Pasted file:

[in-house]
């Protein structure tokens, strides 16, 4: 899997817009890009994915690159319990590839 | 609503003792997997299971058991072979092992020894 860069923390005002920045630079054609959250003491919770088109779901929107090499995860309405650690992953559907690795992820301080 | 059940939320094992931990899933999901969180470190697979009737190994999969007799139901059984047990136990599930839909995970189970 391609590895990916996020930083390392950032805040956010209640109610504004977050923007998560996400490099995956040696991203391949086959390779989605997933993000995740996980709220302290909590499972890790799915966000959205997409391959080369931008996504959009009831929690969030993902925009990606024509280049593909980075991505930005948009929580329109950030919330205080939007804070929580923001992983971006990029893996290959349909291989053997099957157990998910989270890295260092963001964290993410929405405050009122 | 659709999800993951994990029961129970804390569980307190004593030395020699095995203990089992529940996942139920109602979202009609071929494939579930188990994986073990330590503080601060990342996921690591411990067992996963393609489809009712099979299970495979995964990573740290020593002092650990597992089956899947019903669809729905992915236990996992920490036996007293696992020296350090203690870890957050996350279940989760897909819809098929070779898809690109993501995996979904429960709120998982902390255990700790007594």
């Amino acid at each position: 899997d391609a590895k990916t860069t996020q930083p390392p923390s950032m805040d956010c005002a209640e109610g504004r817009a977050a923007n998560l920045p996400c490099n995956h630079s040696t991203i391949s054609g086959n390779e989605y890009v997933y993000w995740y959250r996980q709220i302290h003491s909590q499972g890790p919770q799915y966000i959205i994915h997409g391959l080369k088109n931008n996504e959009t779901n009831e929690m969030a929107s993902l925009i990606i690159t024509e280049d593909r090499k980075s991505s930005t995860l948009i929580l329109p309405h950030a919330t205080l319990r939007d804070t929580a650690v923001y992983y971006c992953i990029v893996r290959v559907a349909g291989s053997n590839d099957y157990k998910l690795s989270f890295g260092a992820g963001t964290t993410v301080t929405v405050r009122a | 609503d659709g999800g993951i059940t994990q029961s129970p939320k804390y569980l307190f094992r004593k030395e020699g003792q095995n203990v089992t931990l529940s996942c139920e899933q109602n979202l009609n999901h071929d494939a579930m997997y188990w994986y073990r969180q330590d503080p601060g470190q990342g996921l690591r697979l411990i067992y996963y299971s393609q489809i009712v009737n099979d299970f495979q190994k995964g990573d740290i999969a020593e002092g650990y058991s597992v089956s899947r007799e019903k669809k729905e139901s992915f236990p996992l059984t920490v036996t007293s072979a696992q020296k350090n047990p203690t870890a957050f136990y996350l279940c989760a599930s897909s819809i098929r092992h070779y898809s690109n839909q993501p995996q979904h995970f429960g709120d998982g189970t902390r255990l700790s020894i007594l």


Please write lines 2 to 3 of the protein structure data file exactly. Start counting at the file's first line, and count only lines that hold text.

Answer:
């Protein structure tokens, strides 16, 4: 899997817009890009994915690159319990590839 | 609503003792997997299971058991072979092992020894 860069923390005002920045630079054609959250003491919770088109779901929107090499995860309405650690992953559907690795992820301080 | 059940939320094992931990899933999901969180470190697979009737190994999969007799139901059984047990136990599930839909995970189970 391609590895990916996020930083390392950032805040956010209640109610504004977050923007998560996400490099995956040696991203391949086959390779989605997933993000995740996980709220302290909590499972890790799915966000959205997409391959080369931008996504959009009831929690969030993902925009990606024509280049593909980075991505930005948009929580329109950030919330205080939007804070929580923001992983971006990029893996290959349909291989053997099957157990998910989270890295260092963001964290993410929405405050009122 | 659709999800993951994990029961129970804390569980307190004593030395020699095995203990089992529940996942139920109602979202009609071929494939579930188990994986073990330590503080601060990342996921690591411990067992996963393609489809009712099979299970495979995964990573740290020593002092650990597992089956899947019903669809729905992915236990996992920490036996007293696992020296350090203690870890957050996350279940989760897909819809098929070779898809690109993501995996979904429960709120998982902390255990700790007594």
């Amino acid at each position: 899997d391609a590895k990916t860069t996020q930083p390392p923390s950032m805040d956010c005002a209640e109610g504004r817009a977050a923007n998560l920045p996400c490099n995956h630079s040696t991203i391949s054609g086959n390779e989605y890009v997933y993000w995740y959250r996980q709220i302290h003491s909590q499972g890790p919770q799915y966000i959205i994915h997409g391959l080369k088109n931008n996504e959009t779901n009831e929690m969030a929107s993902l925009i990606i690159t024509e280049d593909r090499k980075s991505s930005t995860l948009i929580l329109p309405h950030a919330t205080l319990r939007d804070t929580a650690v923001y992983y971006c992953i990029v893996r290959v559907a349909g291989s053997n590839d099957y157990k998910l690795s989270f890295g260092a992820g963001t964290t993410v301080t929405v405050r009122a | 609503d659709g999800g993951i059940t994990q029961s129970p939320k804390y569980l307190f094992r004593k030395e020699g003792q095995n203990v089992t931990l529940s996942c139920e899933q109602n979202l009609n999901h071929d494939a579930m997997y188990w994986y073990r969180q330590d503080p601060g470190q990342g996921l690591r697979l411990i067992y996963y299971s393609q489809i009712v009737n099979d299970f495979q190994k995964g990573d740290i999969a020593e002092g650990y058991s597992v089956s899947r007799e019903k669809k729905e139901s992915f236990p996992l059984t920490v036996t007293s072979a696992q020296k350090n047990p203690t870890a957050f136990y996350l279940c989760a599930s897909s819809i098929r092992h070779y898809s690109n839909q993501p995996q979904h995970f429960g709120d998982g189970t902390r255990l700790s020894i007594l």